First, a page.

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Peace. A small, but powerful word. Even today, defining it is a quandary, as it can be applied in many different ways according to a variety of contexts. Kumhera’s comprehensive book tackles the act of making peace in late medieval Italy. He highlights and analyses its diverse meanings and implications, and the impact of these various realisations of ‘pax’ for medieval society.
The Uses of the Bible in Crusader Sources makes an important and timely intervention in the field of crusader studies.
There is surely no-one better placed than Professor David Bates to write this biography. His pedigree extends over four decades during which he has made enormous contributions to our understanding of the history of Normandy and England in the 11th century.
There is selectivity in many of the narratives of how animals’ lives have been shaped by warfare in the 20th century, which often focuses on their bravery and loyalty as they are used and abused on battlefields.
A view prevails amongst military historians that the soldiers raised and trained on behalf of the monarchs of old-regime Europe compare unfavourably with those who fought for the French Republic.
Paying Freedom’s Price is a slim volume that joins the African American History Series, a coterie of books with the aim of being both historically informative and accessible to a popular audience. It succeeds in being a concise, readable, broad stroke overview of African American engagements and struggles prior, during, and after the Civil War.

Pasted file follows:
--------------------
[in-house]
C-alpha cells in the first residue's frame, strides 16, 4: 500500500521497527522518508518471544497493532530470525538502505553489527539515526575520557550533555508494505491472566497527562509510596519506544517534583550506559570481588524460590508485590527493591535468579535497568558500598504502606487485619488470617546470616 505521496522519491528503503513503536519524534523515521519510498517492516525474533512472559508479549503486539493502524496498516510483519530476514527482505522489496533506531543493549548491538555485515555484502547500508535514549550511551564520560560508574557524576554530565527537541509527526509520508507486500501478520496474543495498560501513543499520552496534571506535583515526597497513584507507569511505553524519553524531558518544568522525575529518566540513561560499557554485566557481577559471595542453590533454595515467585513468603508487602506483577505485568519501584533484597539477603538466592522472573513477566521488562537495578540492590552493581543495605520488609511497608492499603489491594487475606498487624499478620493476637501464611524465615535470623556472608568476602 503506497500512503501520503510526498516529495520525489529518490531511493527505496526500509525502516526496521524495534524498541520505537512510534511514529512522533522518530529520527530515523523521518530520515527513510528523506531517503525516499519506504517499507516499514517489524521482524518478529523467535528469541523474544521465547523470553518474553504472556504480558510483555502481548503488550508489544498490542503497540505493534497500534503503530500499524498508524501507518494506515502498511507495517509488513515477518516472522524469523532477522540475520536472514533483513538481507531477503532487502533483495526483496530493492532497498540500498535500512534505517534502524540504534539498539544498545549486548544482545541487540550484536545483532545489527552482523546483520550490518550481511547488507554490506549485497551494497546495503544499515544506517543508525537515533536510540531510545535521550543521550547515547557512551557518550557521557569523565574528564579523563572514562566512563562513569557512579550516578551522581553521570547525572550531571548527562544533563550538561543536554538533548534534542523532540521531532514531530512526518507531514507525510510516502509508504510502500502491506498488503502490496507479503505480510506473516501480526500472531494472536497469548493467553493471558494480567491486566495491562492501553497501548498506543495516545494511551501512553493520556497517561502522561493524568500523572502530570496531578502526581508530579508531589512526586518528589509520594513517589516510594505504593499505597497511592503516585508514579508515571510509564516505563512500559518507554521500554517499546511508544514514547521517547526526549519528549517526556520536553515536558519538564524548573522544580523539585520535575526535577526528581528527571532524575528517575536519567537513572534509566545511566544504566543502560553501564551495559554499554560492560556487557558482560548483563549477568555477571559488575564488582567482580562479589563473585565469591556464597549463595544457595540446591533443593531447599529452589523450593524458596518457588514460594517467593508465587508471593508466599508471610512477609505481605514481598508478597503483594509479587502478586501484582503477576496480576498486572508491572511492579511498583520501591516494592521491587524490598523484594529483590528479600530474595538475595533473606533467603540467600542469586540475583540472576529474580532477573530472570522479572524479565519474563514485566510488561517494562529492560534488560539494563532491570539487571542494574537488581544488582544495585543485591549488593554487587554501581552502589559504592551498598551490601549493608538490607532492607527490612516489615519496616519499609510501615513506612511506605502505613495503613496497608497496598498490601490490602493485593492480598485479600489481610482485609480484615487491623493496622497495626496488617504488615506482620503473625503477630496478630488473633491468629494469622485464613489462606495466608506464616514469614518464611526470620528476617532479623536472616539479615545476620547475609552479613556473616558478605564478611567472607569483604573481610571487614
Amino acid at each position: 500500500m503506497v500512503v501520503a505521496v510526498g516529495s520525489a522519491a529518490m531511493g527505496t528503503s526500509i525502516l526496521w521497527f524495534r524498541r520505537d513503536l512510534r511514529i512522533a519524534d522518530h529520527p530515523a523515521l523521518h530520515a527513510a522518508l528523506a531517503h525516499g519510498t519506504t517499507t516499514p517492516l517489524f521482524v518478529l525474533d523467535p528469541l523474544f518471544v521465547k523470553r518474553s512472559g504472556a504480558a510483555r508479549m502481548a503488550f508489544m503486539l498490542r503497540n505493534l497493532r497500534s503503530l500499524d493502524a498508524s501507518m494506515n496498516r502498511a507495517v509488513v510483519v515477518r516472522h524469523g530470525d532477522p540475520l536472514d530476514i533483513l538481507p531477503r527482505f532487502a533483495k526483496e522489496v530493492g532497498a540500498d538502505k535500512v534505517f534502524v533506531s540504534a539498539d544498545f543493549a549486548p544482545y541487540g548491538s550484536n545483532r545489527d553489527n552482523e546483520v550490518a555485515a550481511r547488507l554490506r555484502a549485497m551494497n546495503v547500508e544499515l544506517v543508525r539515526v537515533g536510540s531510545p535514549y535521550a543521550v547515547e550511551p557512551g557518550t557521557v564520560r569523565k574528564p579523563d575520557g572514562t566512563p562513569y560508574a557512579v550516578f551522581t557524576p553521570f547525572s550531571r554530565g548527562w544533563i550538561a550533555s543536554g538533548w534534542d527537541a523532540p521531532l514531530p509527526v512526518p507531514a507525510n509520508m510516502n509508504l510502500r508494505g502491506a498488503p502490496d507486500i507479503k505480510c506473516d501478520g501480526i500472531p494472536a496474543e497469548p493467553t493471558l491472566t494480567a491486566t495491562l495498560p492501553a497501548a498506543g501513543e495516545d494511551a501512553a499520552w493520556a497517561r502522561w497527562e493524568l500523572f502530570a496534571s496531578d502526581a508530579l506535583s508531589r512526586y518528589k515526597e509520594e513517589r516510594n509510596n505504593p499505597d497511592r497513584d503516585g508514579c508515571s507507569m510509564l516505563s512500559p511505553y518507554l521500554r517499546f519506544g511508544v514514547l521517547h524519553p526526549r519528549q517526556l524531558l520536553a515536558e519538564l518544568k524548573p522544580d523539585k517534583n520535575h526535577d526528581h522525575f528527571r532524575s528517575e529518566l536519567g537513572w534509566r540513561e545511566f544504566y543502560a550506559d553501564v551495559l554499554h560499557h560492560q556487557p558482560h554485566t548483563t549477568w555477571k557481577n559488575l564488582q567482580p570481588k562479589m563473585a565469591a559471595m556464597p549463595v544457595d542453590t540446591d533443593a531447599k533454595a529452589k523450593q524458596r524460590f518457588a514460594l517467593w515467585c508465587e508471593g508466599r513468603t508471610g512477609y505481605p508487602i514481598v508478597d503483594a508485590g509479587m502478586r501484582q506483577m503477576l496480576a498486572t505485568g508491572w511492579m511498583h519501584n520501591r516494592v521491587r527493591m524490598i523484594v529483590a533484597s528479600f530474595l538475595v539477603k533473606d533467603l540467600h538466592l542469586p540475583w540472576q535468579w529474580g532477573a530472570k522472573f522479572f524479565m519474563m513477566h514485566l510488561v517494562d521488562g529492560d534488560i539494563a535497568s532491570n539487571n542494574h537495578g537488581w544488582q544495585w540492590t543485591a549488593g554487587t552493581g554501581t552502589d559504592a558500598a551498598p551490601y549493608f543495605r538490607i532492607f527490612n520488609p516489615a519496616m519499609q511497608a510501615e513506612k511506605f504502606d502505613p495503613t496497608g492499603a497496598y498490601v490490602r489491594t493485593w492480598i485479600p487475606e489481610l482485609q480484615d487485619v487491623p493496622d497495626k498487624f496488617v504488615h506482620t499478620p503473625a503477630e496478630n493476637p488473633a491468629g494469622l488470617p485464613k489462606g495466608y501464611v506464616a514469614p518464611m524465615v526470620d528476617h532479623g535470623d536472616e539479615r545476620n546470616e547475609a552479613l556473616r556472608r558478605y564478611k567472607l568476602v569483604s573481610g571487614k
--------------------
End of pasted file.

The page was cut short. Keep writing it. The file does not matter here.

Andrew Tompkins’ book, Better Active than Radioactive!, sets out to examine anti-nuclear protest in the 1970s in a comparative framework. His focus on anti-nuclear activists in France and West Germany leads him to argue that transnational cooperation and interconnection in the anti-nuclear movement was much more marked that we traditionally assume.
One might be forgiven for thinking that British defence policy between the Napoleonic era and the outbreak of the First World War was always geared towards a large, continental commitment.
The Cold War, understandably, was for a long time viewed through a prism of the confrontation between the Soviet Union, it allies and the United States-led West. Conflicts, even in what used to be termed the Third World, were often described as proxy wars.
Jessica M. Frazier’s Women’s Antiwar Diplomacy During the Vietnam War Era illuminates a consistently overlooked feature of anti-war activism; the transnational exchanges and relationships forged between US women and their Vietnamese counterparts.